HAVANA -- Cuba has laid out details of a sweeping tax system for the newly self-employed -- a crucial step in the socialist state's plan to convert hundreds of thousands of state workers into self-employed businesspeople.
The tax code described in a two-page spread in the Communist Party newspaper Granma will have many Cubans paying more than a third of their income to the state, while those who create businesses and hire their own employees will pay more.
Cuba announced last month that it was laying off half a million state workers -- nearly 10 percent of the island's work force -- while opening up more avenues for self employment.
At times, the article reads like a children's lesson for a population with little experience at entrepreneurship -- and almost none with the concept of taxes. It also offers a detailed peek at a mix of levies that would be complicated even for an accountant.
Throughout, there is an attempt to soften the blow by explaining that no government can provide services without revenue.
"Perhaps because Cubans are used to receiving medical care without taking a penny out of our pocket, or studying for free at any educational center we want, few stop to ask where the money the state uses for this comes from," the article reads.
Those selling goods and services will pay a 10 percent income tax monthly, as well as another 25 percent into a social security account, from which they will eventually draw a pension.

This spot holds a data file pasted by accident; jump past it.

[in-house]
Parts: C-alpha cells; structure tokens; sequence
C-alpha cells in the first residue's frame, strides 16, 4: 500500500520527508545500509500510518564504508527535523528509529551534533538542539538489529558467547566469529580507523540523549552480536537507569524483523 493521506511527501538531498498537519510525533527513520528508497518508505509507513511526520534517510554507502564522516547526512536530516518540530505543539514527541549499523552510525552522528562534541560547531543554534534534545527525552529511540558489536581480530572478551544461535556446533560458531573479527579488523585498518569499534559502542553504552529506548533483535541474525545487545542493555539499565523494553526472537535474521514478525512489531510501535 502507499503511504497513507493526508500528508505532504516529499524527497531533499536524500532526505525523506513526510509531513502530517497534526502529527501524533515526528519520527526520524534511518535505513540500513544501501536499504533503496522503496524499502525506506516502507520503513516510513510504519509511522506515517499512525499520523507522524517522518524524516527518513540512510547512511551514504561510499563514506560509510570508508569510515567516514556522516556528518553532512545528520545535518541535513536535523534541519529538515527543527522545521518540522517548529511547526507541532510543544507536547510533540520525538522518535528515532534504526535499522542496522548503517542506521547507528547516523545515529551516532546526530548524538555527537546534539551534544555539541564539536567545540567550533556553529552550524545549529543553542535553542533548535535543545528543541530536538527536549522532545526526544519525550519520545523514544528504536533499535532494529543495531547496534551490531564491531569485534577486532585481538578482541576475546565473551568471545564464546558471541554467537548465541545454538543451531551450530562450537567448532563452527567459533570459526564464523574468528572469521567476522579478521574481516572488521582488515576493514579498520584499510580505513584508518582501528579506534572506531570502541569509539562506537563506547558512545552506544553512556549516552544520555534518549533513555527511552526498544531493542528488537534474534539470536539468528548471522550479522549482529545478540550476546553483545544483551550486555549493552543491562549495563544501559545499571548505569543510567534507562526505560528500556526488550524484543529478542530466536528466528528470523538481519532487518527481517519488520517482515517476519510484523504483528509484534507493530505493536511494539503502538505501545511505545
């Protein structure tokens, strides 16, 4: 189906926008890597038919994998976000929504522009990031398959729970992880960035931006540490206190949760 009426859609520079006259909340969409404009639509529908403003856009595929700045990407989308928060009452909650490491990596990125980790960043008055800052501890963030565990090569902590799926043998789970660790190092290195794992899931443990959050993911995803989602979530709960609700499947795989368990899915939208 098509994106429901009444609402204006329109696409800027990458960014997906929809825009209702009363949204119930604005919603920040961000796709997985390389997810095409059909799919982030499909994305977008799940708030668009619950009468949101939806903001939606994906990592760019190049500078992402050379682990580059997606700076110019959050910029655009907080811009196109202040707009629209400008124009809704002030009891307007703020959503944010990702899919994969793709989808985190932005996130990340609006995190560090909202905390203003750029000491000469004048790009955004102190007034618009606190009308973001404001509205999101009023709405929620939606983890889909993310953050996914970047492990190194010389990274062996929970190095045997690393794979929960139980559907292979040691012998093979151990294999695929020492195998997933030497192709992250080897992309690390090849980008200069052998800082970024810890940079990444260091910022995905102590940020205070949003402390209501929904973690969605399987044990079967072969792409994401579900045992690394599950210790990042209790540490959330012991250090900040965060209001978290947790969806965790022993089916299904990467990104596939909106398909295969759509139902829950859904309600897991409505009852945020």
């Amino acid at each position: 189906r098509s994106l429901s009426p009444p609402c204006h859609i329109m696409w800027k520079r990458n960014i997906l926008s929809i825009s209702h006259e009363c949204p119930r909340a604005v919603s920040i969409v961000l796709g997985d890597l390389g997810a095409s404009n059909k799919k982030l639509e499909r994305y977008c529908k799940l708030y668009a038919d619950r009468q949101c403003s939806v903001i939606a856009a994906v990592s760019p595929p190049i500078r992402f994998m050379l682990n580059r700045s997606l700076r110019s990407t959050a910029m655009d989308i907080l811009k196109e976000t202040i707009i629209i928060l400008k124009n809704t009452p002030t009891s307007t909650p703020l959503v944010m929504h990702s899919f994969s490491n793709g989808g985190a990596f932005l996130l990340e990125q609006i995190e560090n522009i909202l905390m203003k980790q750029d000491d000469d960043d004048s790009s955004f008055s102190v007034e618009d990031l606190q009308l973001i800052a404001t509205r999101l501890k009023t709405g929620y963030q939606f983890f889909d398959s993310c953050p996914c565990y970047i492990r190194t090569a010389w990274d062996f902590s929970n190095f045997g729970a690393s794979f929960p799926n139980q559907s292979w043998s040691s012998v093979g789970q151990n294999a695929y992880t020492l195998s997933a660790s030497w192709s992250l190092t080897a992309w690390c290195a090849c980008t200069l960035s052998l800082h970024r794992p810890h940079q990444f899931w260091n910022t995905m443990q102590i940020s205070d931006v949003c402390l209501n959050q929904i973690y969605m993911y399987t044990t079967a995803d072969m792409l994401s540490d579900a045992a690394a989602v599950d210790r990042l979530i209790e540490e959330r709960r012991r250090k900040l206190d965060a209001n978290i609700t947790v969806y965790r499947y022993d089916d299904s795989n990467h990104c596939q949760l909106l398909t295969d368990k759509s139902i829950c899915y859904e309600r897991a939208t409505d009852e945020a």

Those who hire employees also will also have to pay a 25 percent payroll tax. The article says taxes will rise for successful businesses with many employees, but does not give details.
"The tax has a regulatory character in order to avoid a concentration of wealth or the indiscriminate use of the labor force," the article says. "The more people hired, the higher the tax burden."
Anyone making more than 50,000 Cuban pesos ($2,400) a year will have to open a bank account and keep detailed books -- perhaps creating a market for the private accountants who will be allowed under the economic reforms. Those who earn less need only maintain a list of income and costs. Most Cuban state workers make about $20 a month.
The article says people in some forms of self-employment will be exempt from the 10 percent tax and instead will pay a fixed amount each month, regardless of what they make. It does not say which jobs will be eligible for this approach, however, nor say how much tax workers will pay. These workers will also be obligated to pay the social security tax.
The reforms are an effort to breathe life into a dormant socialist economy that can no longer afford to provide free or nearly free health care, education and basic food to its population. They are the most significant adopted by the communist government since at least the early 1990s.
The new system borrows many aspects of capitalism, while keeping in place Cuba's state-dominated control of the economy. Citizens will be allowed to apply for licenses to work for themselves in just 178 areas, from car maintenance to rabbit farming, accounting to circus clown.